While still at an admirable weight of about 10.3 oz I think the full coverage MegaGrip and the double layered substantial toe bumper may add to weight. 


The upper will of course be a delight and a secure one for higher volume feet as it provides great room and comfort without being suffocating as v1’s was and  worked fine for my lower volume feet as well. Topo is to be commended for pulling off an anatomical upper that works well for a variety of foot shapes. Tough to do. 


One of Topo's hashtags is #MoveBetter and with the MTN Racer 2 they clearly give runners a top to bottom well executed shoe to do so.

Sam’s Score: 9.34/10

Ride: 9.45(30%) Fit:9.4(30%) Value:9(10%) Style: 9(5%) raction:9.7(15%) Rock Protect: 8.8(10%)


Jeff V:  I was lukewarm  about the first version of MTN Racer. This 2nd version is a dramatic  improvement.  I was really surprised at how much I enjoy this shoe.  I really appreciate that Topo is a company that truly listens to feedback, takes it to heart and then delivers, addressing essentially all of our constructive criticism from the previous version (well, maybe not just ours, likely a lot of similar feedback).  How often does that happen?  Almost never really from the big companies, but Topo, being a smaller company, are more agile and able to adapt quickly to feedback which really impresses me. 


I think the Mtn Racer 2 is ideal for mid distance training on moderate terrain, but can easily handle rocky technical terrain, as it is agile, secure, stable, grippy and reasonably well protected for most of my runs.  If I were in the high alpine for a long day, I may prefer a shoe with a plate and more bomber protection underfoot, but for just about anything below that, this shoe is plenty.  While not the lightest, go fast shoe on the market, I probably would not pick first for actual racing or a PR type run, but I think it would make a fine race day shoe for many and can certainly rise to the challenge when you have good legs.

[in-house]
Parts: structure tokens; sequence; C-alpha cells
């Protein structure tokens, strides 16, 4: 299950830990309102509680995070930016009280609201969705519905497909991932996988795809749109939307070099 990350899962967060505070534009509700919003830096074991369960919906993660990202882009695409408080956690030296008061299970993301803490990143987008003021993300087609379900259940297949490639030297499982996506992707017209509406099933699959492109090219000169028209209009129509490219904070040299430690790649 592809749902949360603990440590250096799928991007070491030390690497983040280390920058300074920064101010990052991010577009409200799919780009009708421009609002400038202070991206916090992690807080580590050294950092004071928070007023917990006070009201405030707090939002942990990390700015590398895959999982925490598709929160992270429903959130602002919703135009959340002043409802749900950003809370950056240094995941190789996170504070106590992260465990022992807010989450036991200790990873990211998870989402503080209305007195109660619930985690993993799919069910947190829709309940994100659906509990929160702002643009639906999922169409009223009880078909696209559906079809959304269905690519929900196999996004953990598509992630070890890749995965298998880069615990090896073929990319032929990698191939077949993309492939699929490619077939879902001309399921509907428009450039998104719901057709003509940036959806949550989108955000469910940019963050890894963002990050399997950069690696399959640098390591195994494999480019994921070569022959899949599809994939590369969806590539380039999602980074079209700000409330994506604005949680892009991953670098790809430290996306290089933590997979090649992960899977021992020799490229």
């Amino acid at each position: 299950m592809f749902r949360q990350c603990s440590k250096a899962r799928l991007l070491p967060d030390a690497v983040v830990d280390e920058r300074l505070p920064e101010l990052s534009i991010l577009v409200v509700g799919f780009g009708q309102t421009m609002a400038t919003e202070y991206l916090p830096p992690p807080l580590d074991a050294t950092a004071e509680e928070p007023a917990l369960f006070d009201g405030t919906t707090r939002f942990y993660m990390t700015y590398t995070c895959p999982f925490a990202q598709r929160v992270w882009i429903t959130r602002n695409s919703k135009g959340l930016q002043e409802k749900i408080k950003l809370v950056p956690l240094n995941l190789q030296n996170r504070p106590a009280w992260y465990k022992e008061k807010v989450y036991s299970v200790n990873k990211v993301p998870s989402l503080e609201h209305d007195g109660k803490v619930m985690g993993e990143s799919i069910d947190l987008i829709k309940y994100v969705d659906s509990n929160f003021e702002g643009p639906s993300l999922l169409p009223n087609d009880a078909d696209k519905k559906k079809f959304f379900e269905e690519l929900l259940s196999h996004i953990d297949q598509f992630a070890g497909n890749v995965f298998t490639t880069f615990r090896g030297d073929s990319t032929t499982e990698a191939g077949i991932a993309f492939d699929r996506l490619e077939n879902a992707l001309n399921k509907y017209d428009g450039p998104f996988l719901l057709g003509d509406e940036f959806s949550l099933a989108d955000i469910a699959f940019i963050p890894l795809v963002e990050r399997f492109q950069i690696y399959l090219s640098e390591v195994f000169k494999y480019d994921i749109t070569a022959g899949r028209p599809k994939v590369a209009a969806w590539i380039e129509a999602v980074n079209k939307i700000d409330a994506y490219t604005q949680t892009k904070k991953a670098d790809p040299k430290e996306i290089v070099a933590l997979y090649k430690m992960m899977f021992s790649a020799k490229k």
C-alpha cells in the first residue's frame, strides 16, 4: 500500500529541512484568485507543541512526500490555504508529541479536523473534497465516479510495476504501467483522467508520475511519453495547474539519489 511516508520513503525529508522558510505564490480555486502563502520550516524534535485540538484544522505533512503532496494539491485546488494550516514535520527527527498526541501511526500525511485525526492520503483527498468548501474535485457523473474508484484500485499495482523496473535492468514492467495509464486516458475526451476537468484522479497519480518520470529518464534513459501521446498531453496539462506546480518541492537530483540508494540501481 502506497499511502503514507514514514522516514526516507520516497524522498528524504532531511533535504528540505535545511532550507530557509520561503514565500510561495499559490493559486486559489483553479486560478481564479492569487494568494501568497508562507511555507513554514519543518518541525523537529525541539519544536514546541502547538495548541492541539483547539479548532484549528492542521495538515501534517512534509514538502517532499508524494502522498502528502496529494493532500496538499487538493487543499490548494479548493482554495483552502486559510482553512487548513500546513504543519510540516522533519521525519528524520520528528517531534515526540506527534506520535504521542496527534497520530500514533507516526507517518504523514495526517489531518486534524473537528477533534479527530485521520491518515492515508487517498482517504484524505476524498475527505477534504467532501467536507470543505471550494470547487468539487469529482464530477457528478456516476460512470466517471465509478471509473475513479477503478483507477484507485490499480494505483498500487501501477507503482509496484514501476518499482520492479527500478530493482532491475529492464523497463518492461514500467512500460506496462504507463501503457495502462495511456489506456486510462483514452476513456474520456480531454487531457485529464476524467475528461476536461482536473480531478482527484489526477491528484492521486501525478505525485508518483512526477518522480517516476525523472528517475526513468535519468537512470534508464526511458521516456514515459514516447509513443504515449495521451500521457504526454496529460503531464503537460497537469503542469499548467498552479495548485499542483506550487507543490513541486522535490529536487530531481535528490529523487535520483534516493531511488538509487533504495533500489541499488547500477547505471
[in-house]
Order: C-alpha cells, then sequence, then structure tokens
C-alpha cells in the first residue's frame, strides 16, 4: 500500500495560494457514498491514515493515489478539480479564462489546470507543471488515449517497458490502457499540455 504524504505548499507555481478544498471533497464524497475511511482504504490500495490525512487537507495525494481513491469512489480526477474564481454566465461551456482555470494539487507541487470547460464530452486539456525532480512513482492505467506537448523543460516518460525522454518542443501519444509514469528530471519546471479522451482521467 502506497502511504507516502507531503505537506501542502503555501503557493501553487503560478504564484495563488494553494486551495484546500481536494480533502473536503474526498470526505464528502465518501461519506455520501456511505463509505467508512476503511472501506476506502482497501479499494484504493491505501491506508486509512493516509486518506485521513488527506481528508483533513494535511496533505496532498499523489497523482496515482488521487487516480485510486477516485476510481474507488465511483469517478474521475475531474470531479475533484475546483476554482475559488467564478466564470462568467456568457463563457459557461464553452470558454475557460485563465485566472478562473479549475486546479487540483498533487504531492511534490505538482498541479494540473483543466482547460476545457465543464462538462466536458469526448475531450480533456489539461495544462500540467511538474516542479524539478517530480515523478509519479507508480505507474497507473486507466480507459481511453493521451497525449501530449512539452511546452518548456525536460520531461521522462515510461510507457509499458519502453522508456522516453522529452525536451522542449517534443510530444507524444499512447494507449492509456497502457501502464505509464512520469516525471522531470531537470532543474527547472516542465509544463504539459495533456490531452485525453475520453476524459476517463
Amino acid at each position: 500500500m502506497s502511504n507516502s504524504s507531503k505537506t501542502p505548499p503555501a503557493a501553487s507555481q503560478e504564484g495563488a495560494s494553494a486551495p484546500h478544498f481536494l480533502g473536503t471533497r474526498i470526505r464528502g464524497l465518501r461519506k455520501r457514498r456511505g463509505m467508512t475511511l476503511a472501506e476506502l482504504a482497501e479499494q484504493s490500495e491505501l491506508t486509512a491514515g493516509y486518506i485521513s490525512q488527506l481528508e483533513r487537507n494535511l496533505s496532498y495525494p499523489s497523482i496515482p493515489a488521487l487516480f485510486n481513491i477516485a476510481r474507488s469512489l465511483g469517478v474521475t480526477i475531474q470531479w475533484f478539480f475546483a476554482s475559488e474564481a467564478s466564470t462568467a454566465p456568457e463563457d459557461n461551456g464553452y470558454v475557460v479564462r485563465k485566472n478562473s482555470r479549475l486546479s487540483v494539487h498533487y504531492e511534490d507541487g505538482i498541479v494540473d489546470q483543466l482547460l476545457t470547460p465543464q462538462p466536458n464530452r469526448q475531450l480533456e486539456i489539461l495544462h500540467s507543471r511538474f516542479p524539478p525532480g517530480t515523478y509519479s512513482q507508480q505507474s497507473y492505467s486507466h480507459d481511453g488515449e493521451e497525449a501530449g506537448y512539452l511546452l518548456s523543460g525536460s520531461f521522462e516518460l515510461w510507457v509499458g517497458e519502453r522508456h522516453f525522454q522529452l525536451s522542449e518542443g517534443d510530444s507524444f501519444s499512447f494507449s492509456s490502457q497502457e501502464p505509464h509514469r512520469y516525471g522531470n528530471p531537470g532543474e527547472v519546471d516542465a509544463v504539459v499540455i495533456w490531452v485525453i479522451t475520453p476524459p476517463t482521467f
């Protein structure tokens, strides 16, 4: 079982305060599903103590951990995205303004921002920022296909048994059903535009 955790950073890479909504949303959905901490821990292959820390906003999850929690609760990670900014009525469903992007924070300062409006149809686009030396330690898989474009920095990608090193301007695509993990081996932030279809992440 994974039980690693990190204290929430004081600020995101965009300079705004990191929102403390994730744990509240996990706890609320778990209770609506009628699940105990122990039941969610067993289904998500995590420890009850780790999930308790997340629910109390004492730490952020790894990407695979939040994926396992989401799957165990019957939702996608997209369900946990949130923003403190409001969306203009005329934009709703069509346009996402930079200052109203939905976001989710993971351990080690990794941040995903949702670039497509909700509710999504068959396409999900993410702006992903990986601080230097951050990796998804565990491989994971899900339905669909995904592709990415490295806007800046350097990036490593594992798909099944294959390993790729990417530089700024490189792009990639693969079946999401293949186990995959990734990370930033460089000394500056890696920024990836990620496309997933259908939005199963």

Experiencing the improvements made here, this is hands down my favorite Topo to date and I am very excited to see what Topo comes up with in the future.

Jeff V’s Score:  9/10

Ride: 9 Fit: 9 Value: 8.5 Style: 8.5 Traction: 10 Rock Protection: 8


Please Watch Sam's Initial Video Review (10:23)


Comparisons

Index to all RTR reviews: HERE


Topo MTN Racer 1 (RTR Review)

Renee: Topo was nice enough to send me the version 1 for comparison, so I ran in the Racer 2 before the Racer 1. I agree with Sam that the MTN Racer 1 feels more like a hiking shoe when compared to the Racer 2, which feels more like a trail runner. My women’s size 7.5 is slightly lighter in weight in the Racer 2. The MTN Racer 2 runs better for me. The upper is more comfortable and more secure, and the Racer 2 rides quicker and more nimble. The Racer 2 has a more square toe box and a slight roll forward in the forefoot; whether or not that’s a plus depends on the runner’s foot shape. 


Jeff V:  Compared throughout review, but the first version is short in length, is not really lively or responsive with the upper really warm.  It is a little lighter and a bit more protective underfoot.


Sam: More hiker than trail runner for me the v1. While super secure and stable on rocky terrain at hike paces it was warm, stiff, and firm when running. I have no doubt the MTN Racer 2 will also be a great hiker (if not quite as densely protective on the rocks) its improvements make it a far better all around trail runner.


Topo Ultraventure 2 (RTR Ultraventure 2 Review

Ultraventure Pro (RTR Ultraventure Pro Review)

Renee: All three shoes feel similar and are sized the same. The heel hold and overall upper security and comfort are superior for me in the MTN Racer 2 as compared to both the Ultraventure 2 and Pro. I had forefoot pain and heel hold issues in the Pro. The upper of the Pro offers some water resistance, but overall I find the upper of the MTN Racer 2 the best of the three, by far. Even though the Ultraventure 2 is lighter, I think I prefer the MTN Racer 2 in all instances. The MTN Racer 2 is the only shoe of the three that has a roll/rocker/guidance forward, which may or may not appeal to all runners.